The effectiveness of the Healthworks Staying Steady community-based falls prevention exercise programme to improve physical function in older adults: A 6-year service evaluation

Emily James*, Paul Oman, Michael Ali, Paul Court, Stuart Goodall, Simon J. Nichols, Alasdair F. O'Doherty

*Corresponding author for this work

Research output: Contribution to journalArticlepeer-review

Abstract

Background
Falls prevention exercise programmes are evidence-based and recommended for improving physical function in older adults. However, few service evaluations exist to assess the effectiveness of community-delivered interventions in practice.
Methods
We conducted a six-year, retrospective evaluation of the community-delivered Staying Steady programme (Healthworks, United Kingdom). Staying Steady is a 27-week, tailored strength and balance programme delivered in a group setting (1-hour, once/week) and at home (30-40 minutes, 2-3 times/week). Participants were referred by healthcare professionals, or self-referred, due to a history or risk of falling. Routinely collected outcome measures (30-second chair stand, Timed Up and Go, four-stage balance test, and patient reported outcomes; including ‘fear of falling’ and ‘ability to manage health’) were analysed. Factors associated with programme completion were reported. The intervention effect on physical function was analysed in subgroups: participants used arms to chair-stand or a walking-aid at both (‘aided’), neither (‘unaided’), or one assessment timepoint (‘aided at baseline only’ or ‘aided at follow-up only’).
Results
There were 1,426 referrals; 835 (67.3%) participants enrolled on to the Staying Steady programme, 406 (32.7%) declined, 185 (13.0%) were inappropriately referred and excluded from analysis. After enrolling, 451 (54.0%) participants completed, and 384 (46.0%) dropped out. Chair stand performance improved in participants who were unaided (n = 264; median 2.0 [1.0, 4.0] repetitions; P <0.001), or aided at baseline, follow-up or both (n = 170, P <0.05). Timed Up and Go performance improved in the unaided (n = 387; median ˗3.1 [˗5.4, ˗1.4] s, P <0.001), and aided at baseline only (n = 32; median ˗4.9 [˗10.8, ˗3.4] s, P <0.001) groups. Four-stage balance performance improved (n = 295; median 1.0 [0.0, 1.0] points, P <0.001). After programme completion, participants self-reported an improved ability to manage their health and daily activities, improved confidence, and a reduced fear of falling. Presence of chronic obstructive pulmonary disease, fear of falling, prescribed nutritional support, disability and social deprivation influenced non-completion of Staying Steady.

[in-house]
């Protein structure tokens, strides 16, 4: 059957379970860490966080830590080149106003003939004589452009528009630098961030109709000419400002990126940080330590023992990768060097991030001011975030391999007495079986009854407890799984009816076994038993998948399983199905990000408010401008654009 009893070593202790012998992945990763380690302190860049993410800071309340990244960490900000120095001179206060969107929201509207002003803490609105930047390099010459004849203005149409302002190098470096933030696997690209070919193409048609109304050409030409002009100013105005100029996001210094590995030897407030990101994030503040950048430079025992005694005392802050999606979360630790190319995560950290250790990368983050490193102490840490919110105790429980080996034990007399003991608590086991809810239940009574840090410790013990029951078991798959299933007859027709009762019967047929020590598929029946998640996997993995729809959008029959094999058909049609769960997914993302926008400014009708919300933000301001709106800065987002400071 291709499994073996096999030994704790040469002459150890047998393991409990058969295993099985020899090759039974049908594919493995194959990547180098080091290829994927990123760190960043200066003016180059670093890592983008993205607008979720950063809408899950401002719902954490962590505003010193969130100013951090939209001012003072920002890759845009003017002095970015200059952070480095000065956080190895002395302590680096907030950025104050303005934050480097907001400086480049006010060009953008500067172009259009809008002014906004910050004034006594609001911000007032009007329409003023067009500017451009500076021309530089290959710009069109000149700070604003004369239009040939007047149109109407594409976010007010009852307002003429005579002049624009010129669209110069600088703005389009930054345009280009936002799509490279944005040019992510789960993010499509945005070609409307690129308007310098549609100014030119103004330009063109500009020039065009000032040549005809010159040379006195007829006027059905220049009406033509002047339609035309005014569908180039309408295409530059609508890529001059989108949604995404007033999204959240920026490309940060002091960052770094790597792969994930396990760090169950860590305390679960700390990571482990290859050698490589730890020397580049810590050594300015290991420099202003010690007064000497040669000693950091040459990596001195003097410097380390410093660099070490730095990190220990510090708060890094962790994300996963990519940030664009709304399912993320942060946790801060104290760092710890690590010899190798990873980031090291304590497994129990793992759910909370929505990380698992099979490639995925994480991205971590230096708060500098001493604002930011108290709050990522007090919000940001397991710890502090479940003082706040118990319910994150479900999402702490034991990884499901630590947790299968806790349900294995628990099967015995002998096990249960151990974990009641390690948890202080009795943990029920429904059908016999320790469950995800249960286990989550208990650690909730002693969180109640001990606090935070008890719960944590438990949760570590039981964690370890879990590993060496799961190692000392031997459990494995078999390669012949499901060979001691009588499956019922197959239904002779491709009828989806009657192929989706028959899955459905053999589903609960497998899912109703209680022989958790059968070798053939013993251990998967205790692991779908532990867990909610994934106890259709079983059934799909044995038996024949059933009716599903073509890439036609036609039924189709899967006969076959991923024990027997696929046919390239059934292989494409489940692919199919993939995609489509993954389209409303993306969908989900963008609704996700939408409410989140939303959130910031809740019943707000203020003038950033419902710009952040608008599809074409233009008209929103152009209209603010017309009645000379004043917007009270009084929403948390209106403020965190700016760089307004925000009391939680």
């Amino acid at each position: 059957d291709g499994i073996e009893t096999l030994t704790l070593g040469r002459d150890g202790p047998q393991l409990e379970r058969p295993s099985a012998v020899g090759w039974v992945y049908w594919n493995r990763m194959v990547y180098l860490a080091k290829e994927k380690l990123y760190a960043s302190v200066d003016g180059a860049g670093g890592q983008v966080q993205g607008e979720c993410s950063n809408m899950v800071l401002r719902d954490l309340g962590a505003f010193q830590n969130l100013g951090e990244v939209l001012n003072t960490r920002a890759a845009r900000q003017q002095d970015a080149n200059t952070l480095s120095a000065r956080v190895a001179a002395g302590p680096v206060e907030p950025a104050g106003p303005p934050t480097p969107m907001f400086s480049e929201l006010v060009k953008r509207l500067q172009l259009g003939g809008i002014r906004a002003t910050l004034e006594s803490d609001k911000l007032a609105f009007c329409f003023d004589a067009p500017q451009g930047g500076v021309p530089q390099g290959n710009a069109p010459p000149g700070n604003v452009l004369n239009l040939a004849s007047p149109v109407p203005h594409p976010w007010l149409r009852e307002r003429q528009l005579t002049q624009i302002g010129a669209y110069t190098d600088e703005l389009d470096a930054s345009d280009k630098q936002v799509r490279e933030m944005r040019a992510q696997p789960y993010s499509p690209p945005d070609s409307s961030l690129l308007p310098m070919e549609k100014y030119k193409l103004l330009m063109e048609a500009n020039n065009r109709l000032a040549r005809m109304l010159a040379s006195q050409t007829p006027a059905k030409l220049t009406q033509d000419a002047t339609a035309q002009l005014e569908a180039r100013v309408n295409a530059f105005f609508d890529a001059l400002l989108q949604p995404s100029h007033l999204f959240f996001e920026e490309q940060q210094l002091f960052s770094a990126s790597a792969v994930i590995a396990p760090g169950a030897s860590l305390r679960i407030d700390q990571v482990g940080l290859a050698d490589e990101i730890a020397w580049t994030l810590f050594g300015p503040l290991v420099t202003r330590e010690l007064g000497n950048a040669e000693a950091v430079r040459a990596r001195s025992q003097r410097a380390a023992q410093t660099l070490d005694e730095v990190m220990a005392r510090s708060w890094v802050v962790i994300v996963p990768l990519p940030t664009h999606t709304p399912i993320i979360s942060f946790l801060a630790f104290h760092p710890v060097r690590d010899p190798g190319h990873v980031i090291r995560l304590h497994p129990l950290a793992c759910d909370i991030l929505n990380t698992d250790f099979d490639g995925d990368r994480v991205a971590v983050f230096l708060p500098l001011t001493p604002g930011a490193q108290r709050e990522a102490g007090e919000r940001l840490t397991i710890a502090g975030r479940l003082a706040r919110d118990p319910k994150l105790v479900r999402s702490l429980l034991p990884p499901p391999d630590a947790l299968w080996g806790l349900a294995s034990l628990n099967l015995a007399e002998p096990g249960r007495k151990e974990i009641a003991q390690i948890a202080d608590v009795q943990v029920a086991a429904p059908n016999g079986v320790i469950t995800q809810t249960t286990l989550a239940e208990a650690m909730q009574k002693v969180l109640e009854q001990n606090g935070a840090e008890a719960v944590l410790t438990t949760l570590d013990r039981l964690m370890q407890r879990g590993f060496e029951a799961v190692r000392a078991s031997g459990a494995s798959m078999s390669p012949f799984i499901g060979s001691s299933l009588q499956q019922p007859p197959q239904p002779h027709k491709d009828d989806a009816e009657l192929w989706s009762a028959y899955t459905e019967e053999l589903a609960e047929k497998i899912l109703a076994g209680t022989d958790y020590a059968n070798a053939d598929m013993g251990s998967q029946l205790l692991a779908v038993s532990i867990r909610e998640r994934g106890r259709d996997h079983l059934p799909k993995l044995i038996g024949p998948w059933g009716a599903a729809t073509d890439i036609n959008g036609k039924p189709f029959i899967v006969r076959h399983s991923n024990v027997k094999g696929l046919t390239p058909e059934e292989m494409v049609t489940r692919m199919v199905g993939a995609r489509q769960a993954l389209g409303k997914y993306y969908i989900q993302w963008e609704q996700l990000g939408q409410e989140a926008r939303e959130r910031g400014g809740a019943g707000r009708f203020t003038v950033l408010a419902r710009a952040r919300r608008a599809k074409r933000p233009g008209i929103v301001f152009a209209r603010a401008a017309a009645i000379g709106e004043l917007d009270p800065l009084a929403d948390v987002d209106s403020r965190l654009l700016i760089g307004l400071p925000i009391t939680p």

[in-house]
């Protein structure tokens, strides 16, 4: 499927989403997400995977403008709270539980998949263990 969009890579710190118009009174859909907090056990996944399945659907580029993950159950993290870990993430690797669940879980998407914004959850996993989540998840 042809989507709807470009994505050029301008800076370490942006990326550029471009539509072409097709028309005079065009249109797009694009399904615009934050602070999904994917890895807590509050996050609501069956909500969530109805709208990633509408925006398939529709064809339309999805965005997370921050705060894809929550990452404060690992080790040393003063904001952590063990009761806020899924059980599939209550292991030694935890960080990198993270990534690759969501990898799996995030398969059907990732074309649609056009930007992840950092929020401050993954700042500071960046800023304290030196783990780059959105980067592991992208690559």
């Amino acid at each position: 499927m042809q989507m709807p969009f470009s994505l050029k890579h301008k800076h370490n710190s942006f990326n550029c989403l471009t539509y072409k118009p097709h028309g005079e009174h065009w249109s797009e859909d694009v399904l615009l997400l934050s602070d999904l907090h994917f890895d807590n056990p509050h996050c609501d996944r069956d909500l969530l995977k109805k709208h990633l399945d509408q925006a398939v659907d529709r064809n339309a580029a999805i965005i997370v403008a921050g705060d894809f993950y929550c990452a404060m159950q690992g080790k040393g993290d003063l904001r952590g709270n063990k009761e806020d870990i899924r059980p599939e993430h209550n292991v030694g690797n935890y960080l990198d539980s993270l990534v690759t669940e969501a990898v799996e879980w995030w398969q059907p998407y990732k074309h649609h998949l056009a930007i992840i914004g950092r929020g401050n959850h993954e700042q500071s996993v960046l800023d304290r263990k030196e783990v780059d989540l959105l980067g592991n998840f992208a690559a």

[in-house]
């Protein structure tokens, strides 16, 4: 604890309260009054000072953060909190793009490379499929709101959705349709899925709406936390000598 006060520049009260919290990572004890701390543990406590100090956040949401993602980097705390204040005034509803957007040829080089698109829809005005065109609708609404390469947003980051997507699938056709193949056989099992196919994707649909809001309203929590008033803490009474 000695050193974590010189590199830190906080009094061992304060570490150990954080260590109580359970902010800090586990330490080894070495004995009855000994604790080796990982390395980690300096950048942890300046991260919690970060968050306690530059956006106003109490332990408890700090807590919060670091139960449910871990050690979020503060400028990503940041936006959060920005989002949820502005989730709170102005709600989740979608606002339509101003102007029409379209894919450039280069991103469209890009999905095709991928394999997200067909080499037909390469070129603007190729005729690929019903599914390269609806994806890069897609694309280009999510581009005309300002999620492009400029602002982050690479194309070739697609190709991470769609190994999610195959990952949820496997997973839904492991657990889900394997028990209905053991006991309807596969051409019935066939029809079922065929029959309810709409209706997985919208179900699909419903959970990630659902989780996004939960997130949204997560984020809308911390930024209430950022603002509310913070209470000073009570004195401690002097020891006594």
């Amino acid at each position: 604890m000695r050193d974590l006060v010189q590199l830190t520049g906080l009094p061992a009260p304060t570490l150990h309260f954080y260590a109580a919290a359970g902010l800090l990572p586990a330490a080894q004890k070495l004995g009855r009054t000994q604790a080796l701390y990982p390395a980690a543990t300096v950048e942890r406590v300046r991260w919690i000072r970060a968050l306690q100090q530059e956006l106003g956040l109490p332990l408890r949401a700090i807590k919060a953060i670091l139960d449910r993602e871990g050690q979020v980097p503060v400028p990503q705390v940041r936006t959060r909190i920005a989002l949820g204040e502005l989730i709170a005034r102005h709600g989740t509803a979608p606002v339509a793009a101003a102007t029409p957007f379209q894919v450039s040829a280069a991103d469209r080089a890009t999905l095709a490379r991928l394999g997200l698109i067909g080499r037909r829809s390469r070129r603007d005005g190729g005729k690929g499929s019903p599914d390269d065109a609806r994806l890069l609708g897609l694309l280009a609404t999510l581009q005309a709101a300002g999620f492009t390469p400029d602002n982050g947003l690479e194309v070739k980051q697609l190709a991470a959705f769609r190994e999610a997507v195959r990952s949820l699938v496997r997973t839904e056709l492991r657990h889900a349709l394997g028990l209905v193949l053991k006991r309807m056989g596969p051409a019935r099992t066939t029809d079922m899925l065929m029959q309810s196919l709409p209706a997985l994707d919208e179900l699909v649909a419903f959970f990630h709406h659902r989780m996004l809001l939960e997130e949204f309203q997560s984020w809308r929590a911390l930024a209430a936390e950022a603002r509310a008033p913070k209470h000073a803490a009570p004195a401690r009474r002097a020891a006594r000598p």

Conclusions
Completing Staying Steady improved physical function in older adults. Methods to encourage retention of participants from groups associated with low uptake and adherence should be investigated.
Original languageEnglish
Article number1457
Number of pages16
JournalBMC Public Health
Volume22
Issue number1
Early online date1 Aug 2022
DOIs
Publication statusE-pub ahead of print - 1 Aug 2022

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